m4.xlarge). Below there is an example of master configuration:
Pay attention to the
ON_DEMAND market. On-demand instances are more expensive, but you probably do not want AWS to get this instance back while running your application, otherwise, your whole application will disappear with it. AWS is less and less often taking instances back (we will show this in a bit), hence choosing
SPOT market instances may not be an issue if you are willing to take the risk, especially in jobs with short runtimes. Also, there is no special need to have more than one replication of this instance because clusters are easy to reproduce in case of global failure.
The core instances in EMR are the workers. They will be in charge of actually executing operations over data, and hence memory and IO are interesting hardware specifications to care about. In fact, these workers are part of Hadoop Datanode components to host HDFS (Hadoop Distributed File System) which is the data storage layer. Below there is an example of a core (worker) configuration:
Notice there is no EBS in this configuration. At Voodoo, we use S3 object storage as our main data storage and HDFS as an intermediate temporary “fast” memory (very much like a massive data cache). This means that our Spark processes write results into HDFS, and we then once the final data is ready we dump it as a whole by using
s3-dist-cp(this improves a lot the process but do not worry, we will explain it later). Therefore, we use the
i3 instance family because they have better IO specifications for these use cases. This HDFS memory-intensive usage and copy from HDFS to S3 matches with the fact that all our EMR are ephemeral (data in HDFS will disappear with HDFS after termination). A little warning on the family choice and the storage: if other families are used and have EBS bound, or there is a big need in having EBS bound with the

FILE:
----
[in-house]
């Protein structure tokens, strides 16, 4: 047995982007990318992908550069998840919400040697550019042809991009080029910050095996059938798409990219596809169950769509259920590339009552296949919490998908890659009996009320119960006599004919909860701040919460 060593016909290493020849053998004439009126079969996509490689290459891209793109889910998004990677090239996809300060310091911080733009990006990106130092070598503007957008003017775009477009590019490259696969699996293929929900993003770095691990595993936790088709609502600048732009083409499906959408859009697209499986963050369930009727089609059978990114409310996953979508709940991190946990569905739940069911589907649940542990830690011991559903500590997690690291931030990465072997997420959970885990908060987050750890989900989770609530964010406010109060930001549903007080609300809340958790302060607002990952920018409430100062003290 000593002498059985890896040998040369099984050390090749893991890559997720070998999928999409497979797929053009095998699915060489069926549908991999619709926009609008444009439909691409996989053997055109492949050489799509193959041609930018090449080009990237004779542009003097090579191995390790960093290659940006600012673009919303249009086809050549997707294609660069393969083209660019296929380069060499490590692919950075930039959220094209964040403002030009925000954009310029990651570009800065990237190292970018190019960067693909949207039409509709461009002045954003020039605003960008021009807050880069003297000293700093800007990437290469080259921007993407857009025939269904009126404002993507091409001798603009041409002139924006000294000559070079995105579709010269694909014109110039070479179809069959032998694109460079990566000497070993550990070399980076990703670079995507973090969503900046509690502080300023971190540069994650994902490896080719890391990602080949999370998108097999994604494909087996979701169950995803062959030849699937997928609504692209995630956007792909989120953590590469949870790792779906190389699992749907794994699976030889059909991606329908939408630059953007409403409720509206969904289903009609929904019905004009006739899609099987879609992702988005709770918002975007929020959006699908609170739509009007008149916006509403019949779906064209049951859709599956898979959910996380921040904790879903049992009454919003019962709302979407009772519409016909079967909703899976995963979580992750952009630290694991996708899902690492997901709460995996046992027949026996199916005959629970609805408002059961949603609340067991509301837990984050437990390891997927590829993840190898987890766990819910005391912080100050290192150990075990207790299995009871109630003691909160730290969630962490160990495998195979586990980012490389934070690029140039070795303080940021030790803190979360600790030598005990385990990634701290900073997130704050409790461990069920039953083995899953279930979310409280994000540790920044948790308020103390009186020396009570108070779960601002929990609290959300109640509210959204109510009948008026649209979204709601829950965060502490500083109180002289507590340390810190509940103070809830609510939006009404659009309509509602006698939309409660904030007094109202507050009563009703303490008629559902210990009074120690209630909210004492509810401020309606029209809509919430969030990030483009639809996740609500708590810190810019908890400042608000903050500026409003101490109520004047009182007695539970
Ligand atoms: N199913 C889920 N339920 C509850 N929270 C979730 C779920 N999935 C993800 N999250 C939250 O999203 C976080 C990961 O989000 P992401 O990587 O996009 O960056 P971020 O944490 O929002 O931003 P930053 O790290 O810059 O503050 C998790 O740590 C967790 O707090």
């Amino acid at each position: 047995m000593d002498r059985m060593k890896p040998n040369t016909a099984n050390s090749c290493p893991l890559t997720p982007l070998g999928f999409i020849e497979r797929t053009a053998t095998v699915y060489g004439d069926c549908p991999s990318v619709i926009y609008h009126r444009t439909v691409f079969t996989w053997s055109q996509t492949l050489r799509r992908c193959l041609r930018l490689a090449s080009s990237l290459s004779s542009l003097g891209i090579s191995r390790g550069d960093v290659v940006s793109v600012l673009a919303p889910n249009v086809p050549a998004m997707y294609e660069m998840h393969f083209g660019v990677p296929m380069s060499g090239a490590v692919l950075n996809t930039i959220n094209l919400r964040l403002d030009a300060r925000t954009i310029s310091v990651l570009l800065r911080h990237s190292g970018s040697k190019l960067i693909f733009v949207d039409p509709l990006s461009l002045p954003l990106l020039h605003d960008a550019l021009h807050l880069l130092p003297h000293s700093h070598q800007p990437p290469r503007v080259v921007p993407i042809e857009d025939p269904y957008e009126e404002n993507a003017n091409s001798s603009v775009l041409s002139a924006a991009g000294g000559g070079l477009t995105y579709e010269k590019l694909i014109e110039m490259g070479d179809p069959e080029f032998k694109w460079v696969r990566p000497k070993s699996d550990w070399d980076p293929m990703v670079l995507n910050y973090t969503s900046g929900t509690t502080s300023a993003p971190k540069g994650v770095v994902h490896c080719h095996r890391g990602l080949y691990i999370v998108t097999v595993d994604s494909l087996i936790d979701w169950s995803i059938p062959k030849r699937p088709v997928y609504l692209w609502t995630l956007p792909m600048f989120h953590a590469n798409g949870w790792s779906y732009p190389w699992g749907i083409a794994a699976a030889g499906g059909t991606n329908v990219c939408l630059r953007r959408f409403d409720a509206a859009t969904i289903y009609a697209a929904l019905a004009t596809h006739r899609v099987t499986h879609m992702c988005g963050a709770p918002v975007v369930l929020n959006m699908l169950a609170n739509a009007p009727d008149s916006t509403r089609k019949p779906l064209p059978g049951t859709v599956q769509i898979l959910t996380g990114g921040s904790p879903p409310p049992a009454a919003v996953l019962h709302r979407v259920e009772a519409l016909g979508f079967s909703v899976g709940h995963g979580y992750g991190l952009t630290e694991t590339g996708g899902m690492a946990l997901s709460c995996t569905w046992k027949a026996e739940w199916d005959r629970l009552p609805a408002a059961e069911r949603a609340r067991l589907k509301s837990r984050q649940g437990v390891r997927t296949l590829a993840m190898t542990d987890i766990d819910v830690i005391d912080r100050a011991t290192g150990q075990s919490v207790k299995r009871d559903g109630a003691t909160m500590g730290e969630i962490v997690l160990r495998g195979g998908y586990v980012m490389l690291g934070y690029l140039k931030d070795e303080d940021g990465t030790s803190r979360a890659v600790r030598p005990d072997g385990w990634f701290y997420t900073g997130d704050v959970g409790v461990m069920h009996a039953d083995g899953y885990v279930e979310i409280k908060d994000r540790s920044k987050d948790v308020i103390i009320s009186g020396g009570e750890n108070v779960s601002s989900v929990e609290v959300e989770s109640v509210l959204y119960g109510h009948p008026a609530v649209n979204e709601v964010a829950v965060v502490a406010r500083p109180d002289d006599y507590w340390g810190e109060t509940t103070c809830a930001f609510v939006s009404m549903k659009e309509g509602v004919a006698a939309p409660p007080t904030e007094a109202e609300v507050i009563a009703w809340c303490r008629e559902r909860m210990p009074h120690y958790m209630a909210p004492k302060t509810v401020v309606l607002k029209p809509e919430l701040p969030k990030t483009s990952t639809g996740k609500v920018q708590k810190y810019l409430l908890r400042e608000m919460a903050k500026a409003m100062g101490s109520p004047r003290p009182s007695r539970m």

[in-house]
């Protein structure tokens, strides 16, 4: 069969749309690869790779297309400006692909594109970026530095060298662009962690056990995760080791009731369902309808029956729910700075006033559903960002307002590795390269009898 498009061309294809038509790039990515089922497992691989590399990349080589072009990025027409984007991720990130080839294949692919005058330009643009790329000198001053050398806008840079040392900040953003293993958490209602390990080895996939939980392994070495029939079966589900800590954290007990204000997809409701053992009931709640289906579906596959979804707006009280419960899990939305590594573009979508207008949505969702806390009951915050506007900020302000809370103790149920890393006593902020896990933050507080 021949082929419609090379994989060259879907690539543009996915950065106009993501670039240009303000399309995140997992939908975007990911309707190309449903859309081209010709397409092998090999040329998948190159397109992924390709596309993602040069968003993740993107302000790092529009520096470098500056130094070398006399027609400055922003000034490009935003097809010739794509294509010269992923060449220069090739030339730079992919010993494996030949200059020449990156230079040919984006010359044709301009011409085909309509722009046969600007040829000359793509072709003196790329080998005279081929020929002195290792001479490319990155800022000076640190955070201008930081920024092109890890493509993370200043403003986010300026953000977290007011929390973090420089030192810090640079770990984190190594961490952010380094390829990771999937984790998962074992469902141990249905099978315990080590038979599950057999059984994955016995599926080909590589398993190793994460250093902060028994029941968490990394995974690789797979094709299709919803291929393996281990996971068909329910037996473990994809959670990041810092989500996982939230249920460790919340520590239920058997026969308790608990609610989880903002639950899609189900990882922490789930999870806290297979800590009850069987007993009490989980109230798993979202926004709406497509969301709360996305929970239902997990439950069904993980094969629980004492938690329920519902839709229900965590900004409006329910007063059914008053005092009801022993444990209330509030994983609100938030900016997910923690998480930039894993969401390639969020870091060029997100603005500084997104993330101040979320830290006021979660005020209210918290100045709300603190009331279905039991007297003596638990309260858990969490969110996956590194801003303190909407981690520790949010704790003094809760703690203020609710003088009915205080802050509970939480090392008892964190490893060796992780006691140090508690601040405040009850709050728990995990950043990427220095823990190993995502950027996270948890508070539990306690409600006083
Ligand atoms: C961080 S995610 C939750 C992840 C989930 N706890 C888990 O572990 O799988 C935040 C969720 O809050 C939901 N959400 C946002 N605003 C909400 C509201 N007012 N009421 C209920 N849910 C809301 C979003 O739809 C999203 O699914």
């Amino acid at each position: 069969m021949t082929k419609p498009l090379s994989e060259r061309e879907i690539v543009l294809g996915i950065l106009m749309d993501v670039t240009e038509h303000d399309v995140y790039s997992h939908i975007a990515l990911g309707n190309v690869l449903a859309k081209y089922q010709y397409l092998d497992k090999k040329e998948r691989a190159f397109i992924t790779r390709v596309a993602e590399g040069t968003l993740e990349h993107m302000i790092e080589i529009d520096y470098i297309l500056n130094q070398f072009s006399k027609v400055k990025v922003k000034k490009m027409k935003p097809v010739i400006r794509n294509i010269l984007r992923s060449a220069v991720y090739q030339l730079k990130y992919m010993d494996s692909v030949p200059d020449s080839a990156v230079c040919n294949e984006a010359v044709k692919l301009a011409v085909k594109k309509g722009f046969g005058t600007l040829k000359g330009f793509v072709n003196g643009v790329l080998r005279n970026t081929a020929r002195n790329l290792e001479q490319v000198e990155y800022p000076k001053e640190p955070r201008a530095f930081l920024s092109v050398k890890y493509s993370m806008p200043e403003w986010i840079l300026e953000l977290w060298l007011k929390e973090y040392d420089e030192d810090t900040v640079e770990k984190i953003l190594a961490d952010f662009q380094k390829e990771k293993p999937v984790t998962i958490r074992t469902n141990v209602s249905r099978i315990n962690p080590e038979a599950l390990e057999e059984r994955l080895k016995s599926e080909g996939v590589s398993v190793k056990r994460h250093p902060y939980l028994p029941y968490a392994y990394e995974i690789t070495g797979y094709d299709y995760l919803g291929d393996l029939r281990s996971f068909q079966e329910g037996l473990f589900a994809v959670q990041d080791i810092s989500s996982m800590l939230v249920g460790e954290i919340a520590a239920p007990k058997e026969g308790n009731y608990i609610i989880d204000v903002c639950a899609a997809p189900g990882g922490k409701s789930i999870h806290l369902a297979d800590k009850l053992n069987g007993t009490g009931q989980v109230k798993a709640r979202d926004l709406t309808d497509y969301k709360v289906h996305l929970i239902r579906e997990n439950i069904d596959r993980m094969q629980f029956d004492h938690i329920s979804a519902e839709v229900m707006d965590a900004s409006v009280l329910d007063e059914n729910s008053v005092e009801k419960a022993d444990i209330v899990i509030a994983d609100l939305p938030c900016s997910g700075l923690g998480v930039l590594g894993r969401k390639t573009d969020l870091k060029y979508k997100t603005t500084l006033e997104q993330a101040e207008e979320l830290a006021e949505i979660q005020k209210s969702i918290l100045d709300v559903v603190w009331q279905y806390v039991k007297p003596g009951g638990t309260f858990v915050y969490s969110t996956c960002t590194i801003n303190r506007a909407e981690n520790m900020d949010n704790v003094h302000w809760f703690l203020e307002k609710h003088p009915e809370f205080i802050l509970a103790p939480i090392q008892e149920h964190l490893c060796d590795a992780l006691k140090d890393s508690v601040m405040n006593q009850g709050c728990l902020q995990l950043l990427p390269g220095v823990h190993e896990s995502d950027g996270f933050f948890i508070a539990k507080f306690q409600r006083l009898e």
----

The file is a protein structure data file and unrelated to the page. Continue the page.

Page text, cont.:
i3, take into account that the performance in IO towards EBS will be directly bound by the EBS size.
The choice of the size of this instance and the number of instances to create is made looking back at the data. The main question we ask at Voodoo is: What is the size of data I am going to deal with? Hence if our batch process is light, for instance dealing with 30GB or 40GB, having 3
i3.xlarge instances is more than enough. This is the strict minimum number of instances to assure replication and proper parallelisation. Under even lighter batches, the number of executors becomes smaller and processes are poorly parallelised. Also, are you sure to want to process small data batches using big data tools? Other frameworks or paradigms may be more adapted for those use-cases, for example, Python Pandas, Python Pandas Parallel, or Python Dask make it easier to use multiple cores.
To be more accurate, at Voodoo we have actually included a “calculator” in our scheduling process to get to know the kind of EMR cluster we need depending on the size of the data we will deal with. We compare this data according to a set of thresholds and simple rules. For instance, we do want all data to fit in RAM. And finally, this calculator gives us the more-less optimal instance type and the instance count. It might not be perfect, but it is good in most cases. Also, this calculator gives us more detailed information about how to setup up our spark configuration, but we will see that later. We got inspired by this famous spreadsheet
Finally and maybe the most important for the core configuration is the
SPOT market. Spot instances allow us to save up to 90% of EC2 infrastructure costs. Also, core instances are replicated, hence we can afford to lose one instance and wait for a new one to appear. Spark will automatically rebalance the workload. Notice as well, as mentioned before, that AWS instance re-claim is less and less frequent. This chart shows the evolution of spot instances reclaim in the past years.
In short, using spot instances and a proper instance type for your cluster can reduce very much the cost of your cluster runtime.
Ganglia is particularly interesting to look at. My mother used to say “do not judge people by appearances”. This is also true when taking a look at the interface of Ganglia, especially if you are running your application for the first time and you need to debug. Ganglia might not be very beautiful or fancy, but it does one thing and it does it well: monitoring of scalable distributed systems.
Enable this application before running your EMR cluster and you will have access to Ganglia
This is what it looks like.